The discovery of the Higgs boson was a triumph for particle physics. Its discovery completes the tremendously successful Standard Model of particle physics. Of course, we know there are other phenomena — like dark matter, the dominance of matter over anti-matter, the mass of neutrinos, etc. — that aren’t explained by the Standard Model. However, the Higgs itself is the source of one of the deepest mysteries of particle physics: the fine tuning problem.
The fine-tuning problem is related to the slippery concept of naturalness, and has driven the bulk of theoretical work for the last several decades. Unfortunately, it is notoriously difficult to explain. I took on this topic recently for a public lecture and came up with an analogy that I would like to share.
Why we take our theory seriously
Before discussing the fine tuning, we need need a few prerequisites. The first thing to know is that the Standard Model (and most other theories we are testing) is based on a conceptual framework called Relativistic Quantum Field Theory (QFT). As you might guess from the name, it’s based on the pillars of relativity, quantum mechanics, and field theory. The key point here is that relativistic quantum field theory goes beyond the initial formulation of quantum mechanics. To illustrate this difference, let’s consider a property of the electron and muon called its “g-factor” that relates its magnetic moment and spin [more]. In standard quantum mechanics, the prediction is that g=2; however, with relativistic quantum field theory we expect corrections. Those corrections are shown pictorially in the Feynman diagrams below.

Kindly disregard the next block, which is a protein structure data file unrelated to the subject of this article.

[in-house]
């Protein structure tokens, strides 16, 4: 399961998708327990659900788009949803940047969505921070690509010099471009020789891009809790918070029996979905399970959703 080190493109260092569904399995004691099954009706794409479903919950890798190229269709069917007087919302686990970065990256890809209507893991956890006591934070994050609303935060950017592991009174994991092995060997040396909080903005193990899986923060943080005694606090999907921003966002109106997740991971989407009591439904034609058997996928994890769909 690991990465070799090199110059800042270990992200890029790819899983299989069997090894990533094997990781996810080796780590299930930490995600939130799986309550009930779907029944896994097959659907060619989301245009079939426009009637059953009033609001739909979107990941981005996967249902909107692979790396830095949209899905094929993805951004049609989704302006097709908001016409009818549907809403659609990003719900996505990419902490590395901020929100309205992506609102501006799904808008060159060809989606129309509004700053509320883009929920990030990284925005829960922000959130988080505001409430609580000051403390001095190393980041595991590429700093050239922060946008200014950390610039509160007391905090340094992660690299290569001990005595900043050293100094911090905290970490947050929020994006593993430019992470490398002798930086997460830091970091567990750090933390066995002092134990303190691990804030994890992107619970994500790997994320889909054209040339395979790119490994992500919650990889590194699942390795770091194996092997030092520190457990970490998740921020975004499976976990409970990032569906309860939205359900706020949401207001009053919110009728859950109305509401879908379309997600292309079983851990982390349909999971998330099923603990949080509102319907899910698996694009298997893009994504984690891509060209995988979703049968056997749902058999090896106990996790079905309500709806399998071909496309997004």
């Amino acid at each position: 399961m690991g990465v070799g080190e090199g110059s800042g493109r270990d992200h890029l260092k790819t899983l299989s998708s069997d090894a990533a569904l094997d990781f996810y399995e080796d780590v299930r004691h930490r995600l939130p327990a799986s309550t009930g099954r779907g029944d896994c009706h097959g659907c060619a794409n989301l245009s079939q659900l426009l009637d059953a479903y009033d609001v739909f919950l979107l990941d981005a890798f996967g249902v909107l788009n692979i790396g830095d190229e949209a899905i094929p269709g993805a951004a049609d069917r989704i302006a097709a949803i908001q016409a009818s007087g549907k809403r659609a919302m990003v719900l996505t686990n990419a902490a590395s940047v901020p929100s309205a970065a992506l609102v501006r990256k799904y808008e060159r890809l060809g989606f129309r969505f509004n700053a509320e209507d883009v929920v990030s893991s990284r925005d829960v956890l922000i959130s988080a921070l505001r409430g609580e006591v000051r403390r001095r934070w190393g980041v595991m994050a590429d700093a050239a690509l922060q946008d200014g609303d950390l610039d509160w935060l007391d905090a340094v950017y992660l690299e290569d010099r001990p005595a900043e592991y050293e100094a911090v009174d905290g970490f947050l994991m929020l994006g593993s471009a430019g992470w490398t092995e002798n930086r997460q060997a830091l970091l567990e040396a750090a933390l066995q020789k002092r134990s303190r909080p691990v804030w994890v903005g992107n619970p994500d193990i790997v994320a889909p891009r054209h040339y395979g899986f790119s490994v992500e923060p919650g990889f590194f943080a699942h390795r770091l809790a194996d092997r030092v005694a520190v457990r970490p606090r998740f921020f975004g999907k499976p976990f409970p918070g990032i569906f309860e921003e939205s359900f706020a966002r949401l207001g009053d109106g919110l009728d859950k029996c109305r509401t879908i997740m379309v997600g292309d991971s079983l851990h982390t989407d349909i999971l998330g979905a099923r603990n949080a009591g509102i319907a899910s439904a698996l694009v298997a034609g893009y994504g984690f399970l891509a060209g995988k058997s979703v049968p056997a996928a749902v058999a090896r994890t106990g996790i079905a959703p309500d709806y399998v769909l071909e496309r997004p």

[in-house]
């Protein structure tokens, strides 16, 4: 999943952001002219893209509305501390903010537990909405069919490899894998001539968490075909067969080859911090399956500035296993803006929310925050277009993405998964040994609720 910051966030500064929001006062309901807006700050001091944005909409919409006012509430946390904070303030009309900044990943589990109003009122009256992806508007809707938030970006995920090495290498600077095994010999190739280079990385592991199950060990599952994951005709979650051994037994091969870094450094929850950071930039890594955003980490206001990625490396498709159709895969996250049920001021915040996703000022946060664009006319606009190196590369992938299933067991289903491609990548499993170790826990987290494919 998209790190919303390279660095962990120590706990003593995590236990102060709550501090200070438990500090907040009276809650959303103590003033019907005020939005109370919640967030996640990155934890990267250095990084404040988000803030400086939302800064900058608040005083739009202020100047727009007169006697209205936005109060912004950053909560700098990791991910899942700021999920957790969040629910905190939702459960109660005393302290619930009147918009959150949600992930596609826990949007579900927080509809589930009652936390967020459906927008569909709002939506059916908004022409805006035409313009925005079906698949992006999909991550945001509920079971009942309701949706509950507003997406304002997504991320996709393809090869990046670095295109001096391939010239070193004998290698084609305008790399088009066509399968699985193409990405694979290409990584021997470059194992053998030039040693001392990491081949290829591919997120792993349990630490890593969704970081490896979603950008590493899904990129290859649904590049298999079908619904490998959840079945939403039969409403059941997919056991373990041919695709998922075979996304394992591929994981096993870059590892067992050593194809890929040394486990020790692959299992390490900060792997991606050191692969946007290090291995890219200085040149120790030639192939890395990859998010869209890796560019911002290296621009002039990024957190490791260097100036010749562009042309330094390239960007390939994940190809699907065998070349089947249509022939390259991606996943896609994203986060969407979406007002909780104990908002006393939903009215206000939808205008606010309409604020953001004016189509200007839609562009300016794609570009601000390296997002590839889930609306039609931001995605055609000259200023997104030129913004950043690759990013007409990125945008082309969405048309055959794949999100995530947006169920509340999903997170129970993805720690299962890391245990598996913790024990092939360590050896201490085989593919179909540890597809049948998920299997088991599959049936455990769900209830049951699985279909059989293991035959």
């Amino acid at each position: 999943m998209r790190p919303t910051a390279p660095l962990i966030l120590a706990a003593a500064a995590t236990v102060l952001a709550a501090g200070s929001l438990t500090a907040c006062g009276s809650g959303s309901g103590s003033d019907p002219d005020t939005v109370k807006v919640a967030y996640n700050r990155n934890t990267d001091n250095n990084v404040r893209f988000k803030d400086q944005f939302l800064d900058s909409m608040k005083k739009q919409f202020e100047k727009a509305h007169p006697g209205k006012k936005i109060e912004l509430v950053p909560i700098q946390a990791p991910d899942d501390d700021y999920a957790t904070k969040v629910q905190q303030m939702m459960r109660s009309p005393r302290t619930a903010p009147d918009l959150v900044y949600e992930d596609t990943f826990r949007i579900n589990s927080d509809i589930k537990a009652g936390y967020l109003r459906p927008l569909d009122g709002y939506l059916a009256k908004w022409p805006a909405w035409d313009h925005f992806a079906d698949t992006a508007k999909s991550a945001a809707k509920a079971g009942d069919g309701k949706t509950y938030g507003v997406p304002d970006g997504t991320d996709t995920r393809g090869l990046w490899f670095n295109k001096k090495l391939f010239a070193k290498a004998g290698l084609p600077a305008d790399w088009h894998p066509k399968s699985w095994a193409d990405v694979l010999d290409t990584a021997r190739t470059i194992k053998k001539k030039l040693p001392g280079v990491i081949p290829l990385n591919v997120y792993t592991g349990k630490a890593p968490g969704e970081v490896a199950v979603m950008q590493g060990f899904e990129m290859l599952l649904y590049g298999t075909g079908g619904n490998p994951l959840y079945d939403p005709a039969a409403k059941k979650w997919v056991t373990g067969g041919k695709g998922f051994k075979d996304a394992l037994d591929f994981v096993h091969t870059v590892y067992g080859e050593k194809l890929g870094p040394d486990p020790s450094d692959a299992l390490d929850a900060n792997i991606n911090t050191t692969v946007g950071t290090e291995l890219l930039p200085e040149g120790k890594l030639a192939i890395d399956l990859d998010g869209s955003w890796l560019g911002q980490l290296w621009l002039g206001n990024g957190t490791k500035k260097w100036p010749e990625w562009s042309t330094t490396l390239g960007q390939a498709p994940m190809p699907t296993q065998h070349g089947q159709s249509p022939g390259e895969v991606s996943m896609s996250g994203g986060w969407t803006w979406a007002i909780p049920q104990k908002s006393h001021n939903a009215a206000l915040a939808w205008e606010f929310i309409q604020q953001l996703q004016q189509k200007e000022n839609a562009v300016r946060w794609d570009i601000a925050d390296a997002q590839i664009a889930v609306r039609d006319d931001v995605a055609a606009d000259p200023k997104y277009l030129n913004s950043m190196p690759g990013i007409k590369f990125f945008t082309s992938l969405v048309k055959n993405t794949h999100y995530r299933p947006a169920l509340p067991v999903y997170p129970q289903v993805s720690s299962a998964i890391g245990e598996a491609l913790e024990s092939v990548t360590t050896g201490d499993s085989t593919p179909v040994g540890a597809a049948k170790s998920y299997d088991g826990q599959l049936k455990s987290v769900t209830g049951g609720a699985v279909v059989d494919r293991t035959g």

It turns out that this correction is small — about one part in a thousand. But we can calculate it to an exquisite accuracy (about ten digits). Moreover, we can measure it to a comparable accuracy. The current result for the muon is
g = 2. ± 0.000000001
This is a real tour de force for relativistic quantum field theory and represents one of the most stringent tests of any theory in the history of science [more]. To put it into perspective, it’s slightly better than hitting a hole in one from New York to China (that distance is about 10, 000 km =1 billion cm).